Last 2 years during my outdoor/friluftsliv course at Sjöviks folkhögskola we got to practice crossing the ice by the shoreline and get out to the open water with the canoe. We did this by leaning on the canoe with one hand on each gunwhale and pushing it forward. This distributes our weight so we can get out on really thin ice. Here it helps to have chose with a good grip so you don't need to put much weight on the ice. The moment the ice breaks, we jump into the canoe. The ice always breaks under our feet, not under the canoe. And you can feel it starting to break under your feet so you have time to jump into the canoe.
|Two different methods of pushing the canoe. Another one is to go with one leg in the canoe and one on the ice. Photo by Matthias Crommenlinck|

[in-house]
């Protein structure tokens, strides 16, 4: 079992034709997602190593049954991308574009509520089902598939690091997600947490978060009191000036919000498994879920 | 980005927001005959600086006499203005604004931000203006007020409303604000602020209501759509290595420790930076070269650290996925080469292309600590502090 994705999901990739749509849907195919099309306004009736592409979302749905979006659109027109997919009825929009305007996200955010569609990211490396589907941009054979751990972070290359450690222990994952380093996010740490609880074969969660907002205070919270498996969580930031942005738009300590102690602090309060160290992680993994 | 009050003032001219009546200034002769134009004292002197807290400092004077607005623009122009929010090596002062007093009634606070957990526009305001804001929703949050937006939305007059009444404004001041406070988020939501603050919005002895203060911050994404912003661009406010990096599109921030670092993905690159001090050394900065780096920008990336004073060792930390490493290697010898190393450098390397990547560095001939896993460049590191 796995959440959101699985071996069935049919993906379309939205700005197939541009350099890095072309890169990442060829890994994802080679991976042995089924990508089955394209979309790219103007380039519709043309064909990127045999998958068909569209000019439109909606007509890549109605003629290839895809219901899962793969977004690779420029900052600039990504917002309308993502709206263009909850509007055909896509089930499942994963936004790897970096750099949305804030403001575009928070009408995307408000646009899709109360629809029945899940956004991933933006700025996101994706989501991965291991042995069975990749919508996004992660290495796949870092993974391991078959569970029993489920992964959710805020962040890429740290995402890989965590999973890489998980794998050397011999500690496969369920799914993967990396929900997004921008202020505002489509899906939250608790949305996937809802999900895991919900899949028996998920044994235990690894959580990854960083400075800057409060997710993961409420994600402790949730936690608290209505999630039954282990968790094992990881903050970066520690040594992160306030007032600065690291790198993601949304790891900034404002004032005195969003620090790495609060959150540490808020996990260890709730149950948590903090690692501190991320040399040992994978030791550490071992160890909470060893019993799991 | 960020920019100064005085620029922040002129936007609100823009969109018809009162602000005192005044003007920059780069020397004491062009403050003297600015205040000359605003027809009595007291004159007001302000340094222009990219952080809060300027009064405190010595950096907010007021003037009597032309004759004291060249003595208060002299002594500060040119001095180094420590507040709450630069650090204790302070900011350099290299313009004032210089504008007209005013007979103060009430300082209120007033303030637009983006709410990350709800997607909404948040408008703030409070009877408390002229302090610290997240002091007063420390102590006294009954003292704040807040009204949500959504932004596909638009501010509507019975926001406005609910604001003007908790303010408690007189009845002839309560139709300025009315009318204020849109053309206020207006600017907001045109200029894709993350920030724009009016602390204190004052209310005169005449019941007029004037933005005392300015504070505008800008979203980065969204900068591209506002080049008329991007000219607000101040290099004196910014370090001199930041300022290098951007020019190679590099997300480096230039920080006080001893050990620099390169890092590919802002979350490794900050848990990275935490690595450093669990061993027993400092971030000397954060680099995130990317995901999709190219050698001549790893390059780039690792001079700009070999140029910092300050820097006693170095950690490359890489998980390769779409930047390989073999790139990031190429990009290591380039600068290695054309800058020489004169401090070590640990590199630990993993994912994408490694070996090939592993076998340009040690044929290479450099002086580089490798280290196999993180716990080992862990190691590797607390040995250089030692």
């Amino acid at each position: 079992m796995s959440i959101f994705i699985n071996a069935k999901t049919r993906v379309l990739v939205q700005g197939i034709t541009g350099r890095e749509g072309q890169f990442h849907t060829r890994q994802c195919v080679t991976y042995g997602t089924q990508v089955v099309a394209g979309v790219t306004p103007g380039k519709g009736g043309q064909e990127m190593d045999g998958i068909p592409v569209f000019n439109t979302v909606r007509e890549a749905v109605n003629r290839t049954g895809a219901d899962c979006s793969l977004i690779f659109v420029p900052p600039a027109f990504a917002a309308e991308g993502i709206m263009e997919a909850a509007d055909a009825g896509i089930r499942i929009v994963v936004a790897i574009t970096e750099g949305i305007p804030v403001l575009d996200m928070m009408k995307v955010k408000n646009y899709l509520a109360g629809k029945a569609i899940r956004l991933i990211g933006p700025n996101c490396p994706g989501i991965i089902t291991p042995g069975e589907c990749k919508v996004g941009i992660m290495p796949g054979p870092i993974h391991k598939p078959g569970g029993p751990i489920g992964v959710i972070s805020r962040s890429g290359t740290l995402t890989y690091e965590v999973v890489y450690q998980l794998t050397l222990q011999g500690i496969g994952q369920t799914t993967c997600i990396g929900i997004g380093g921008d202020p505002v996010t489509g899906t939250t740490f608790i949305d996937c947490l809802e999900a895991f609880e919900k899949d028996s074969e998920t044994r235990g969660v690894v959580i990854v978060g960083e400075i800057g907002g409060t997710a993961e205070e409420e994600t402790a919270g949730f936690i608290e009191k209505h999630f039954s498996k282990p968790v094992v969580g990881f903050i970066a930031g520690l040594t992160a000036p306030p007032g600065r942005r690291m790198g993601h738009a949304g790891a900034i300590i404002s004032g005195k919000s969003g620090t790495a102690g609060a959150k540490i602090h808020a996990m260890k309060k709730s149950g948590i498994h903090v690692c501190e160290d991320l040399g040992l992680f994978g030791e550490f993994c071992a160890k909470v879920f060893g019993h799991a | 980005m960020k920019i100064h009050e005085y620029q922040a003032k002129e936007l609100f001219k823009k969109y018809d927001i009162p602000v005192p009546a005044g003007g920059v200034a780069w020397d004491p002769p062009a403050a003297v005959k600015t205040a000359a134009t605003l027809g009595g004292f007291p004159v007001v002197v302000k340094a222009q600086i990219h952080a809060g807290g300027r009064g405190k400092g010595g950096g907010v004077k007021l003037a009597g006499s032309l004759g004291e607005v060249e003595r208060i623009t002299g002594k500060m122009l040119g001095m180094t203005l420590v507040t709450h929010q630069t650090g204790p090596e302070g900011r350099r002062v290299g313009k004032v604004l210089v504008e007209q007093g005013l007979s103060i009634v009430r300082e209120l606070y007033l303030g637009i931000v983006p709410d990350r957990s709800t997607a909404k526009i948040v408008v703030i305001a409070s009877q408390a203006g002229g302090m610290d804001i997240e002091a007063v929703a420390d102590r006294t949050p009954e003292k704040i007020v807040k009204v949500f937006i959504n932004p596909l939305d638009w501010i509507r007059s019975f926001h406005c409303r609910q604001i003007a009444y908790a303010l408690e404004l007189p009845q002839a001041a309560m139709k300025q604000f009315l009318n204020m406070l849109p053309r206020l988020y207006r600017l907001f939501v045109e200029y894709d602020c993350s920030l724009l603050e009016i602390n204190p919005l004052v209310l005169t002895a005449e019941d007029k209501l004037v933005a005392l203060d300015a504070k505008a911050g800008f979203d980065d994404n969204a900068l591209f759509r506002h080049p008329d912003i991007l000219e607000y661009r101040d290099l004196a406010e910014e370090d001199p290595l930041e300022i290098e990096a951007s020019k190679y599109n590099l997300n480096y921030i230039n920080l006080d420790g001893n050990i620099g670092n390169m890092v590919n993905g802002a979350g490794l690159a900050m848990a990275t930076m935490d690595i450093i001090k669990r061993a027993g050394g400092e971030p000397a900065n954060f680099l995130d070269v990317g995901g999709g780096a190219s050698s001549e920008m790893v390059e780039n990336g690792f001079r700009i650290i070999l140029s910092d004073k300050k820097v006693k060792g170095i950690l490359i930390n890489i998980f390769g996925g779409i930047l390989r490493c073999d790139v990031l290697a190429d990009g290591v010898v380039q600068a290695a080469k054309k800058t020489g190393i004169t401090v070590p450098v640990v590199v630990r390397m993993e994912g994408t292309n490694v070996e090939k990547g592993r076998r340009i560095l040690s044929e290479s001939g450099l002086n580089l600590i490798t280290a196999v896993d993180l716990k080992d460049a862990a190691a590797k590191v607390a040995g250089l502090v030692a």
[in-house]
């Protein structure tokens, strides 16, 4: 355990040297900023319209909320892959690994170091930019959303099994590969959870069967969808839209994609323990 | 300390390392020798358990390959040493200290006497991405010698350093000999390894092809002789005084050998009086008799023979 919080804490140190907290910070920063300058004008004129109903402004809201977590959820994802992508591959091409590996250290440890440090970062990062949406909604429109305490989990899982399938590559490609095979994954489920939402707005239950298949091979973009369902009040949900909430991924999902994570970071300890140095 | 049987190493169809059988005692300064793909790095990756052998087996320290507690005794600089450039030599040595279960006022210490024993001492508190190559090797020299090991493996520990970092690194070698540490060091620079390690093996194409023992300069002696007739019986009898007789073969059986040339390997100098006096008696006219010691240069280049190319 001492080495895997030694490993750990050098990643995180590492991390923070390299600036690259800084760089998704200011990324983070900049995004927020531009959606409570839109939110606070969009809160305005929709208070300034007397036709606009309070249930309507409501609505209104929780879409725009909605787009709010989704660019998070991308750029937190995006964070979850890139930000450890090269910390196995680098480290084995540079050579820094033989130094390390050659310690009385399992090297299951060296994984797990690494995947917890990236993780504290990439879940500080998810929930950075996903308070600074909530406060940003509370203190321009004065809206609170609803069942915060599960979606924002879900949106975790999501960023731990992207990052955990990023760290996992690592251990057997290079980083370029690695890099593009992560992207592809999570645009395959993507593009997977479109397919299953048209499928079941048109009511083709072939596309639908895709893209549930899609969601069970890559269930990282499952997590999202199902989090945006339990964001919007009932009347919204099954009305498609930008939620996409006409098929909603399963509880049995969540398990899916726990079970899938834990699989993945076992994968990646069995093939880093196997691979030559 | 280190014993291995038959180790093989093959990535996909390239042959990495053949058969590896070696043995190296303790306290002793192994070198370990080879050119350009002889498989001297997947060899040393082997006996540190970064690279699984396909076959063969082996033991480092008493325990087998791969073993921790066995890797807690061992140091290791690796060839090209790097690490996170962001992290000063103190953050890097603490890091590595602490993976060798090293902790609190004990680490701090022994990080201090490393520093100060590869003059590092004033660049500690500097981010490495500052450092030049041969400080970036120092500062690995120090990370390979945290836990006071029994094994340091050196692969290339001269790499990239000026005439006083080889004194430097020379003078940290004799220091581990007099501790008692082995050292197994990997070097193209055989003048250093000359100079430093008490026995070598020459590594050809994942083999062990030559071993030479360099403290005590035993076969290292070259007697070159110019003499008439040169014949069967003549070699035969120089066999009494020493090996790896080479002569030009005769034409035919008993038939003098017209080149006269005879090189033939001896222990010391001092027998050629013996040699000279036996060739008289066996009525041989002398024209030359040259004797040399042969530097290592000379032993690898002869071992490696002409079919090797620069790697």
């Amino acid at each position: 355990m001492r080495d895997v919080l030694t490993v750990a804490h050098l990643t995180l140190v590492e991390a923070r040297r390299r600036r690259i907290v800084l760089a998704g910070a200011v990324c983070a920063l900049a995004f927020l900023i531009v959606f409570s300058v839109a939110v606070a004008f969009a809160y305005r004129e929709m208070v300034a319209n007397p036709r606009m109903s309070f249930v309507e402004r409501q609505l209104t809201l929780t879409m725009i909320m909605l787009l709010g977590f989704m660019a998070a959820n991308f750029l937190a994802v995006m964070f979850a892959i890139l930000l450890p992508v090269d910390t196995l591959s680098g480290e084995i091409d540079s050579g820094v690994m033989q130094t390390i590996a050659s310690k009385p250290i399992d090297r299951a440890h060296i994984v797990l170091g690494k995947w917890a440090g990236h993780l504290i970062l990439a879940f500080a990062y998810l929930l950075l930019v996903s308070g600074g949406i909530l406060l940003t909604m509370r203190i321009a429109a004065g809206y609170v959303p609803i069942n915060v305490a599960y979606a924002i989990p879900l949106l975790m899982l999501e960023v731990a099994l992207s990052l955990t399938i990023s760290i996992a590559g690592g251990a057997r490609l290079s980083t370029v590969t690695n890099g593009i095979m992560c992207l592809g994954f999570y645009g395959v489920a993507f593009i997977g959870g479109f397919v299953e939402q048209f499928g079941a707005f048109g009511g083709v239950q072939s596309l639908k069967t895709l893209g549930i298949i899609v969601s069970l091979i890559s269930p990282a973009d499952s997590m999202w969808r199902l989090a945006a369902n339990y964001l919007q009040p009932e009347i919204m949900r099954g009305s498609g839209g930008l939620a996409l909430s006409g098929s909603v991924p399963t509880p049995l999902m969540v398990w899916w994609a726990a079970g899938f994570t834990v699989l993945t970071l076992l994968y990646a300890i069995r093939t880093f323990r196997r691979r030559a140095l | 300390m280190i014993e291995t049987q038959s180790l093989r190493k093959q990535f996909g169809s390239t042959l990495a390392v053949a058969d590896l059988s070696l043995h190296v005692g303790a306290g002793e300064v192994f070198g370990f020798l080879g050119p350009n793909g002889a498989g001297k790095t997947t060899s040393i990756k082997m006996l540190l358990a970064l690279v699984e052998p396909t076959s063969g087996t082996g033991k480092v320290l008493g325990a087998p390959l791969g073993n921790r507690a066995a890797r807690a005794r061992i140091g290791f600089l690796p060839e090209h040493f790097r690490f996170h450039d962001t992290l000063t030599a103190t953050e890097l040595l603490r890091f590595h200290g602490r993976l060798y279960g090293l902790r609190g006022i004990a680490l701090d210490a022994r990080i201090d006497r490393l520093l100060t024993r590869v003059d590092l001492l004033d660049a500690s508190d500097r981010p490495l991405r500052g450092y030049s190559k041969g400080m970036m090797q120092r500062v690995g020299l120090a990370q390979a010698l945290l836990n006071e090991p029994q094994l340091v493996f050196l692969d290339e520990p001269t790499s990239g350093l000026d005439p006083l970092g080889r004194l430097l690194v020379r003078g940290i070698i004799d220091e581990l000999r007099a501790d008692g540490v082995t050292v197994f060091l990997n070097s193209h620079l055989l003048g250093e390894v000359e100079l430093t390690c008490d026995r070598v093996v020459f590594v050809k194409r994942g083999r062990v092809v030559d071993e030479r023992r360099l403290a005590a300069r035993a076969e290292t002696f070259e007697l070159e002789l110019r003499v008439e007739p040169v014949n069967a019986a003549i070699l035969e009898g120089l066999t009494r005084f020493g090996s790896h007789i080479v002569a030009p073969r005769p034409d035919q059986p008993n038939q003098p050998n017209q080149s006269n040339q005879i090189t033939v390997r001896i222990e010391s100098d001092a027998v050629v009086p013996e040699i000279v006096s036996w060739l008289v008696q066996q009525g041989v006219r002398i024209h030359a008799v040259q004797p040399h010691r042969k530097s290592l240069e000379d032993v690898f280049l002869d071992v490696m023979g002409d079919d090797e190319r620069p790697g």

|The pole in action.|
I guess I don't need to say it, but this is dangerous and you should not do it alone. Since your weight is distributed on the whole canoe you can get very far out on thin ice. So it will be hard to get back to shore. Bring ice nails and a waterproof change of clothes.
|When practicing it's a good idea to have a rope in the canoe and a friend on shore who can pull you in if you get stuck. Photo by: Matthias Crommenlinck|
|The hook before and after vinegar treatment.|
And finally, some photos of my latest winter paddling.
|Back on thick ice, you can see the track made by the canoe.|